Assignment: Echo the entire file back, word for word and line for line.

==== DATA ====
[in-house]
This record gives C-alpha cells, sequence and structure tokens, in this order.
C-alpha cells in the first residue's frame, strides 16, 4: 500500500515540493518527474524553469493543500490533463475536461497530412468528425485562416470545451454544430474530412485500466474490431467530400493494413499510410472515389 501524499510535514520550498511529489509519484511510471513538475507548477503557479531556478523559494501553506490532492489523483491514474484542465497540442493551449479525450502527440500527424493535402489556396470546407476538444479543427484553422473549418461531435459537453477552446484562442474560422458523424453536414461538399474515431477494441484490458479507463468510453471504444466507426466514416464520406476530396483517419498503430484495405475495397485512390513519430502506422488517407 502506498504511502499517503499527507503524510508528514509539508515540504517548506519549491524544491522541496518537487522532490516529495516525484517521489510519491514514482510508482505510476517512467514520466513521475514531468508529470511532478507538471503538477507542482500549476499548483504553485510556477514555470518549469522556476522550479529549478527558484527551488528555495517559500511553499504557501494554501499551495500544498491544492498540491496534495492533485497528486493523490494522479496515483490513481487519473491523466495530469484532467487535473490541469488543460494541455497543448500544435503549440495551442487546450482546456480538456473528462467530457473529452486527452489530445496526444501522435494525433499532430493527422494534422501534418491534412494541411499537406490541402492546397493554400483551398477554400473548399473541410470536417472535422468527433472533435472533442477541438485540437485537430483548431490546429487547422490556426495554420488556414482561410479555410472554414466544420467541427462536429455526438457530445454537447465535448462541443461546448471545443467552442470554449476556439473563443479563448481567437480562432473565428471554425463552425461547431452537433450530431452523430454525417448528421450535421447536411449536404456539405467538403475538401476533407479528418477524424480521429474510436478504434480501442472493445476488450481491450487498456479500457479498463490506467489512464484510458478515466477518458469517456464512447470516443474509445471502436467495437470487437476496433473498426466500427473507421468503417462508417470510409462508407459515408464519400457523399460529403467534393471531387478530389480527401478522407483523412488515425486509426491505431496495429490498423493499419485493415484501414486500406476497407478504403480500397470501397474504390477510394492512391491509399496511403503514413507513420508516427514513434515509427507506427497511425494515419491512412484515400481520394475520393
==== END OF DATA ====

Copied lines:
[in-house]
This record gives C-alpha cells, sequence and structure tokens, in this order.
C-alpha cells in the first residue's frame, strides 16, 4: 500500500515540493518527474524553469493543500490533463475536461497530412468528425485562416470545451454544430474530412485500466474490431467530400493494413499510410472515389 501524499510535514520550498511529489509519484511510471513538475507548477503557479531556478523559494501553506490532492489523483491514474484542465497540442493551449479525450502527440500527424493535402489556396470546407476538444479543427484553422473549418461531435459537453477552446484562442474560422458523424453536414461538399474515431477494441484490458479507463468510453471504444466507426466514416464520406476530396483517419498503430484495405475495397485512390513519430502506422488517407 502506498504511502499517503499527507503524510508528514509539508515540504517548506519549491524544491522541496518537487522532490516529495516525484517521489510519491514514482510508482505510476517512467514520466513521475514531468508529470511532478507538471503538477507542482500549476499548483504553485510556477514555470518549469522556476522550479529549478527558484527551488528555495517559500511553499504557501494554501499551495500544498491544492498540491496534495492533485497528486493523490494522479496515483490513481487519473491523466495530469484532467487535473490541469488543460494541455497543448500544435503549440495551442487546450482546456480538456473528462467530457473529452486527452489530445496526444501522435494525433499532430493527422494534422501534418491534412494541411499537406490541402492546397493554400483551398477554400473548399473541410470536417472535422468527433472533435472533442477541438485540437485537430483548431490546429487547422490556426495554420488556414482561410479555410472554414466544420467541427462536429455526438457530445454537447465535448462541443461546448471545443467552442470554449476556439473563443479563448481567437480562432473565428471554425463552425461547431452537433450530431452523430454525417448528421450535421447536411449536404456539405467538403475538401476533407479528418477524424480521429474510436478504434480501442472493445476488450481491450487498456479500457479498463490506467489512464484510458478515466477518458469517456464512447470516443474509445471502436467495437470487437476496433473498426466500427473507421468503417462508417470510409462508407459515408464519400457523399460529403467534393471531387478530389480527401478522407483523412488515425486509426491505431496495429490498423493499419485493415484501414486500406476497407478504403480500397470501397474504390477510394492512391491509399496511403503514413507513420508516427514513434515509427507506427497511425494515419491512412484515400481520394475520393